You will wake up in a recovery room. When your blood pressure, pulse, and breathing are normal, you will be taken to a regular hospital room. If you have other medical problems, you may spend the night in the Intermediate Care Unit for closer monitoring.
Pain can be controlled with medicine. Occasionally swallowing may be a little difficult. You will be started on a liquid diet and advanced to solid foods as tolerated.
Most people are able to go home in one or two days. On rare occasions, a patient may need to stay longer in the hospital.
Drains: If you had a central neck dissection and have a drain coming out of your neck, it will likely be removed before you are discharged. If you had a lateral neck dissection, your drains will remain in place until you are seen in clinic for a follow-up. You will be instructed how to care for the drains and to record the amount of drainage. As healing takes place, the fluid drainage decreases to a low level. The drain is kept in place until this minimal level is reached so that fluid does not accumulate in the neck.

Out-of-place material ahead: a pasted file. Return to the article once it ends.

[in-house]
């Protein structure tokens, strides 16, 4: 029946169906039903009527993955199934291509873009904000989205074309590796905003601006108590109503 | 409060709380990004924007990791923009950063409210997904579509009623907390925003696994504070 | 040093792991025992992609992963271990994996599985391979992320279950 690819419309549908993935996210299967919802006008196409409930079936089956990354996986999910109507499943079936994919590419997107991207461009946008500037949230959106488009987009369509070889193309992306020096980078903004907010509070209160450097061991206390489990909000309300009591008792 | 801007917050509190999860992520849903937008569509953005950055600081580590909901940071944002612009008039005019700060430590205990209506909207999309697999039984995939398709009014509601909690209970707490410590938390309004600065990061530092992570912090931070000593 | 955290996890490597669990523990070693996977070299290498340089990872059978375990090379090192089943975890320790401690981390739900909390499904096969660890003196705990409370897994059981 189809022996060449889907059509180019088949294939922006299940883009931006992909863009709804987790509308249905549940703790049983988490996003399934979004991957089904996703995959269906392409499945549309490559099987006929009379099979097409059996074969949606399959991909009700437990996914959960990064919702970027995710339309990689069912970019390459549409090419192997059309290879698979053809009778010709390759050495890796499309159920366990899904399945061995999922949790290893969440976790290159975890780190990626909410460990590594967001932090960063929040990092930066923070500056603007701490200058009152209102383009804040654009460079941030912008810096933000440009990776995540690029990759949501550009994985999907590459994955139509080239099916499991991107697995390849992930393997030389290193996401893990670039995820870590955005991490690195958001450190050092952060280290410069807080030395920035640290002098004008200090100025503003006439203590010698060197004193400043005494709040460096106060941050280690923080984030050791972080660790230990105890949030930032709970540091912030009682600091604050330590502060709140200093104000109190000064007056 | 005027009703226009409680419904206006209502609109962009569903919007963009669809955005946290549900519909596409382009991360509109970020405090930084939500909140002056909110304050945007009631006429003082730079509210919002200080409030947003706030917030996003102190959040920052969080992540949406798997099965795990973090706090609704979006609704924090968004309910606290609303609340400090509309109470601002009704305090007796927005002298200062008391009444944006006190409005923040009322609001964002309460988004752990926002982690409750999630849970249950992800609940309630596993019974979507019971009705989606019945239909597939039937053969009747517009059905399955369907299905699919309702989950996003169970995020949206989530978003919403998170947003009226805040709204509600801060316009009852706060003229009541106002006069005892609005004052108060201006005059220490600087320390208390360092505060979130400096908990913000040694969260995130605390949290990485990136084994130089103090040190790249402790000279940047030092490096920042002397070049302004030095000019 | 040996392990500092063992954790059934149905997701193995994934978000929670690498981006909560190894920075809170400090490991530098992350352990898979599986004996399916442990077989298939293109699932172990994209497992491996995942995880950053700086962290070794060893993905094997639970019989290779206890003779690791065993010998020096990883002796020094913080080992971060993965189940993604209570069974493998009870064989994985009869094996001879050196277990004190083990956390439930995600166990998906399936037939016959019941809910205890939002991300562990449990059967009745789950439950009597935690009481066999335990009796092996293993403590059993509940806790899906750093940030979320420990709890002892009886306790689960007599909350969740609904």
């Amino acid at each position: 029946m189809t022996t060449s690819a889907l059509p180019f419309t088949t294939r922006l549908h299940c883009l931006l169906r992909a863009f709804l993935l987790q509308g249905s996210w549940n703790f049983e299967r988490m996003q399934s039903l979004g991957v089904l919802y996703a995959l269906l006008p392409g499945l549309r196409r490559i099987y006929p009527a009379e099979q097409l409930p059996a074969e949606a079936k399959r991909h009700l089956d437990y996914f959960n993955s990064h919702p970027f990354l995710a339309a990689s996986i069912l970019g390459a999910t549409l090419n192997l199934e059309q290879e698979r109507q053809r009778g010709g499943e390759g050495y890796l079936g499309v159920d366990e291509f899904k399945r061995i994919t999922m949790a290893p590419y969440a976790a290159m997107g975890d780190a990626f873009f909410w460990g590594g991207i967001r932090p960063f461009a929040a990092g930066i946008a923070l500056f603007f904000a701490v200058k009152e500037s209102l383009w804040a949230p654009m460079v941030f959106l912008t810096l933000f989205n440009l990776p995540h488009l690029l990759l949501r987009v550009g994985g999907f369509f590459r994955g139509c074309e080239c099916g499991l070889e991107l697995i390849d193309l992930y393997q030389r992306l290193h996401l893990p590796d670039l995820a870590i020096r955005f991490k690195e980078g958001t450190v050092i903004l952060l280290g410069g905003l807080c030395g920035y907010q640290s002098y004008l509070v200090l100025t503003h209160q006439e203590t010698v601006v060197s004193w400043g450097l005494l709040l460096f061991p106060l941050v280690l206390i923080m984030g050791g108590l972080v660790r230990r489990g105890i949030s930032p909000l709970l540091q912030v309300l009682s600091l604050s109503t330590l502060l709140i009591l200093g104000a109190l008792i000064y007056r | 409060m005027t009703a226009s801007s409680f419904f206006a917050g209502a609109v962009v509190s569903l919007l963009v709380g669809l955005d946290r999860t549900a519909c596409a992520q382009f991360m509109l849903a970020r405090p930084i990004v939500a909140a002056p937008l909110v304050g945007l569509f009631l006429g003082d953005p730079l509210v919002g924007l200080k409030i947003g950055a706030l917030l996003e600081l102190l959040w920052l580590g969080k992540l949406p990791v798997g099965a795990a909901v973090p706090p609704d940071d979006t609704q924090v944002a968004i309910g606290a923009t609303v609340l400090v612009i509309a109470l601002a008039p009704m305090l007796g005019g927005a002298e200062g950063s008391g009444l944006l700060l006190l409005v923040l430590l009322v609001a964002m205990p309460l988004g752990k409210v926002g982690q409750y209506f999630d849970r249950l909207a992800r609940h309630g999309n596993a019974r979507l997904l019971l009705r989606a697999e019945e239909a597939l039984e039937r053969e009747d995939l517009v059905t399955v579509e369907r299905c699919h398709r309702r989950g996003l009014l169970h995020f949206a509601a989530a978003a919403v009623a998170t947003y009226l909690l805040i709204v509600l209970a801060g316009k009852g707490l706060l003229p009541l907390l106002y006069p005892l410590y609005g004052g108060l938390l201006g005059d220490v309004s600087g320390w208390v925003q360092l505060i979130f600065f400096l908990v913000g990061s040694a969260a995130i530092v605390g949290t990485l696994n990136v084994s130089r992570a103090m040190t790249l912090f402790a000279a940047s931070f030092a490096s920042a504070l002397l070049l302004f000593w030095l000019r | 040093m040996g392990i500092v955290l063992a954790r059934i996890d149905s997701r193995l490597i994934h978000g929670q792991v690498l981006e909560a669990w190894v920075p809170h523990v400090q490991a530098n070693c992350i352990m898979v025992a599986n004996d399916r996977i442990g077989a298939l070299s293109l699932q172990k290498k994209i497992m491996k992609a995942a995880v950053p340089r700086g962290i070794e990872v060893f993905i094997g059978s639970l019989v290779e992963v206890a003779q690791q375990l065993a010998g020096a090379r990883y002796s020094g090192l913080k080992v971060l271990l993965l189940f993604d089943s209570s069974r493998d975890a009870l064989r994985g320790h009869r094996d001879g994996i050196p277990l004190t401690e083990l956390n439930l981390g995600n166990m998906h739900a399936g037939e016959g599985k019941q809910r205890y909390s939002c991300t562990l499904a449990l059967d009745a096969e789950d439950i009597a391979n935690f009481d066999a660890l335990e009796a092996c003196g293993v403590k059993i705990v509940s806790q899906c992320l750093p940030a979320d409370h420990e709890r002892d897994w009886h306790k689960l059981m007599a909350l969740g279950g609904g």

In order to avoid stiffness in the neck and shoulder, exercises can be started 2-3 times per day as soon as the day after surgery. The recommended stretches are depicted below.
This information is provided by the Department of Surgery at the University of Colorado School of Medicine. It is not intended to replace the medical advice of your doctor or healthcare provider. Please consult your healthcare provider for advice about a specific medical condition.